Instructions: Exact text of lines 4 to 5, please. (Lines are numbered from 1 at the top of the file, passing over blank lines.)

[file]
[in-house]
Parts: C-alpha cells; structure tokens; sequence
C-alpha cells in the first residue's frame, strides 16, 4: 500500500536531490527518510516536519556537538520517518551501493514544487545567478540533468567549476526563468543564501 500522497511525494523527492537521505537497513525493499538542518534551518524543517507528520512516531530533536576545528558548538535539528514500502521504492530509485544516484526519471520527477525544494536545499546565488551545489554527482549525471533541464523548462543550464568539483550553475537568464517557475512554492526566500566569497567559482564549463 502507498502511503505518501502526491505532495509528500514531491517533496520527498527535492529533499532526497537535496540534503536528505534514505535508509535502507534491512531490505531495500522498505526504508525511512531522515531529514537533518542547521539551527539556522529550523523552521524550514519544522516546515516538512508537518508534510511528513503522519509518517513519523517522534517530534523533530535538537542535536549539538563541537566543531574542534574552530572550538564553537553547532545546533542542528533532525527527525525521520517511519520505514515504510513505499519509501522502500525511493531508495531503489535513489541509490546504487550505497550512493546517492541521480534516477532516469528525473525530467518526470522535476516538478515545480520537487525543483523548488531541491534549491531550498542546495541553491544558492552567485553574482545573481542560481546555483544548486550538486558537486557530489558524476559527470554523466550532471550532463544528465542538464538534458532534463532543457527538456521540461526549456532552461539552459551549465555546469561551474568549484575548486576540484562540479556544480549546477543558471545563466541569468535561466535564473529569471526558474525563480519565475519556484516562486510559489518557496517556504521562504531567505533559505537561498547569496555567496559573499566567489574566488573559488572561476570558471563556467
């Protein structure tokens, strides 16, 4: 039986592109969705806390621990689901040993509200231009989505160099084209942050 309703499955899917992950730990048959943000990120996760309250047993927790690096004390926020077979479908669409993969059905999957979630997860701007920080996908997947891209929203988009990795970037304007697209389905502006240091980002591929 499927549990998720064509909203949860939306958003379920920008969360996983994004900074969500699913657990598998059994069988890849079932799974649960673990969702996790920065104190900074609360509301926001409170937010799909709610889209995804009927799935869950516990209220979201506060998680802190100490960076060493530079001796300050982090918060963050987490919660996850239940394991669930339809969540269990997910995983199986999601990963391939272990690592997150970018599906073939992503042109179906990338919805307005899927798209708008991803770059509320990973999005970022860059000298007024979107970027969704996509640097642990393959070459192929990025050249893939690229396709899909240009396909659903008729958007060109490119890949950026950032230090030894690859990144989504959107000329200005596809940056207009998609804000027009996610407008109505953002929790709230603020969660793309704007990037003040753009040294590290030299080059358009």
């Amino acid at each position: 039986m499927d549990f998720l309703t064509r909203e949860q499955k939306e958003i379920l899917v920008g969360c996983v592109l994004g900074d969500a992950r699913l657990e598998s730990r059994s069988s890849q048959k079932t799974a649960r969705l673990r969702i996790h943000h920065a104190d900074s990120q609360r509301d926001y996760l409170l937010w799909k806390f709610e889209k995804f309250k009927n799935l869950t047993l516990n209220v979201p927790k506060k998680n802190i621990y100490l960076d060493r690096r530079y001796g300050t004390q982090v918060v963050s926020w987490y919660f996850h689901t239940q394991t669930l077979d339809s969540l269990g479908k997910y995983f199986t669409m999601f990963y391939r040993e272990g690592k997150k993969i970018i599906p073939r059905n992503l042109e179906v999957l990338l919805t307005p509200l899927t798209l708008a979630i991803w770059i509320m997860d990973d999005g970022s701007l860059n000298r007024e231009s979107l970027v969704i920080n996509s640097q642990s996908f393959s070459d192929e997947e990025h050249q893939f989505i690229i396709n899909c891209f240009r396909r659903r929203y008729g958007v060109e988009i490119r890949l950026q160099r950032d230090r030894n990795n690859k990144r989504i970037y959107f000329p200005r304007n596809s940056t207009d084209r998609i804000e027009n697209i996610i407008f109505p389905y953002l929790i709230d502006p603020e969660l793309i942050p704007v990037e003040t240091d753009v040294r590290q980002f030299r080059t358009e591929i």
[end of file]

């Protein structure tokens, strides 16, 4: 039986592109969705806390621990689901040993509200231009989505160099084209942050 309703499955899917992950730990048959943000990120996760309250047993927790690096004390926020077979479908669409993969059905999957979630997860701007920080996908997947891209929203988009990795970037304007697209389905502006240091980002591929 499927549990998720064509909203949860939306958003379920920008969360996983994004900074969500699913657990598998059994069988890849079932799974649960673990969702996790920065104190900074609360509301926001409170937010799909709610889209995804009927799935869950516990209220979201506060998680802190100490960076060493530079001796300050982090918060963050987490919660996850239940394991669930339809969540269990997910995983199986999601990963391939272990690592997150970018599906073939992503042109179906990338919805307005899927798209708008991803770059509320990973999005970022860059000298007024979107970027969704996509640097642990393959070459192929990025050249893939690229396709899909240009396909659903008729958007060109490119890949950026950032230090030894690859990144989504959107000329200005596809940056207009998609804000027009996610407008109505953002929790709230603020969660793309704007990037003040753009040294590290030299080059358009």
């Amino acid at each position: 039986m499927d549990f998720l309703t064509r909203e949860q499955k939306e958003i379920l899917v920008g969360c996983v592109l994004g900074d969500a992950r699913l657990e598998s730990r059994s069988s890849q048959k079932t799974a649960r969705l673990r969702i996790h943000h920065a104190d900074s990120q609360r509301d926001y996760l409170l937010w799909k806390f709610e889209k995804f309250k009927n799935l869950t047993l516990n209220v979201p927790k506060k998680n802190i621990y100490l960076d060493r690096r530079y001796g300050t004390q982090v918060v963050s926020w987490y919660f996850h689901t239940q394991t669930l077979d339809s969540l269990g479908k997910y995983f199986t669409m999601f990963y391939r040993e272990g690592k997150k993969i970018i599906p073939r059905n992503l042109e179906v999957l990338l919805t307005p509200l899927t798209l708008a979630i991803w770059i509320m997860d990973d999005g970022s701007l860059n000298r007024e231009s979107l970027v969704i920080n996509s640097q642990s996908f393959s070459d192929e997947e990025h050249q893939f989505i690229i396709n899909c891209f240009r396909r659903r929203y008729g958007v060109e988009i490119r890949l950026q160099r950032d230090r030894n990795n690859k990144r989504i970037y959107f000329p200005r304007n596809s940056t207009d084209r998609i804000e027009n697209i996610i407008f109505p389905y953002l929790i709230d502006p603020e969660l793309i942050p704007v990037e003040t240091d753009v040294r590290q980002f030299r080059t358009e591929i």